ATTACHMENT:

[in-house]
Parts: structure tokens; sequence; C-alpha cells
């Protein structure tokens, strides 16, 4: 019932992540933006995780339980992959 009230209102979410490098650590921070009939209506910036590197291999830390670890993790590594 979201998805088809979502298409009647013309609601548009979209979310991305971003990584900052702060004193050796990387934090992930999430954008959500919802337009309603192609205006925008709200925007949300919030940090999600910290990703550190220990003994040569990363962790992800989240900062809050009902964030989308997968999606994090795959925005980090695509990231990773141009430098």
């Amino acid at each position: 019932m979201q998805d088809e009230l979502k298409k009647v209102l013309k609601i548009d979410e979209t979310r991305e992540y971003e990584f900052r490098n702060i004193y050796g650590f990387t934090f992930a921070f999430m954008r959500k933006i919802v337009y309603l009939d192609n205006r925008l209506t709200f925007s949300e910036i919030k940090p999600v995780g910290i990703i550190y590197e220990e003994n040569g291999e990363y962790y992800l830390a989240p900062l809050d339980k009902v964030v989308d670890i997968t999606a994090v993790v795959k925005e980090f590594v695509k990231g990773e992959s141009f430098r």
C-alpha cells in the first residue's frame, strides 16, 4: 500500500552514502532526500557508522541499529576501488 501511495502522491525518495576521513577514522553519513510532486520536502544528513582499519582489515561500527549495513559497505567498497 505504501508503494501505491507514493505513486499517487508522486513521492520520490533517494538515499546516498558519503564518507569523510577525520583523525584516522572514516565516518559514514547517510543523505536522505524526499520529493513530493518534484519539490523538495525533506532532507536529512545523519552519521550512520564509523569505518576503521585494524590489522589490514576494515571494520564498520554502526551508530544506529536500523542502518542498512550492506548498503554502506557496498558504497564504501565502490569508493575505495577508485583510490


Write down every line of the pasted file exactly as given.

[in-house]
Parts: structure tokens; sequence; C-alpha cells
């Protein structure tokens, strides 16, 4: 019932992540933006995780339980992959 009230209102979410490098650590921070009939209506910036590197291999830390670890993790590594 979201998805088809979502298409009647013309609601548009979209979310991305971003990584900052702060004193050796990387934090992930999430954008959500919802337009309603192609205006925008709200925007949300919030940090999600910290990703550190220990003994040569990363962790992800989240900062809050009902964030989308997968999606994090795959925005980090695509990231990773141009430098």
């Amino acid at each position: 019932m979201q998805d088809e009230l979502k298409k009647v209102l013309k609601i548009d979410e979209t979310r991305e992540y971003e990584f900052r490098n702060i004193y050796g650590f990387t934090f992930a921070f999430m954008r959500k933006i919802v337009y309603l009939d192609n205006r925008l209506t709200f925007s949300e910036i919030k940090p999600v995780g910290i990703i550190y590197e220990e003994n040569g291999e990363y962790y992800l830390a989240p900062l809050d339980k009902v964030v989308d670890i997968t999606a994090v993790v795959k925005e980090f590594v695509k990231g990773e992959s141009f430098r």
C-alpha cells in the first residue's frame, strides 16, 4: 500500500552514502532526500557508522541499529576501488 501511495502522491525518495576521513577514522553519513510532486520536502544528513582499519582489515561500527549495513559497505567498497 505504501508503494501505491507514493505513486499517487508522486513521492520520490533517494538515499546516498558519503564518507569523510577525520583523525584516522572514516565516518559514514547517510543523505536522505524526499520529493513530493518534484519539490523538495525533506532532507536529512545523519552519521550512520564509523569505518576503521585494524590489522589490514576494515571494520564498520554502526551508530544506529536500523542502518542498512550492506548498503554502506557496498558504497564504501565502490569508493575505495577508485583510490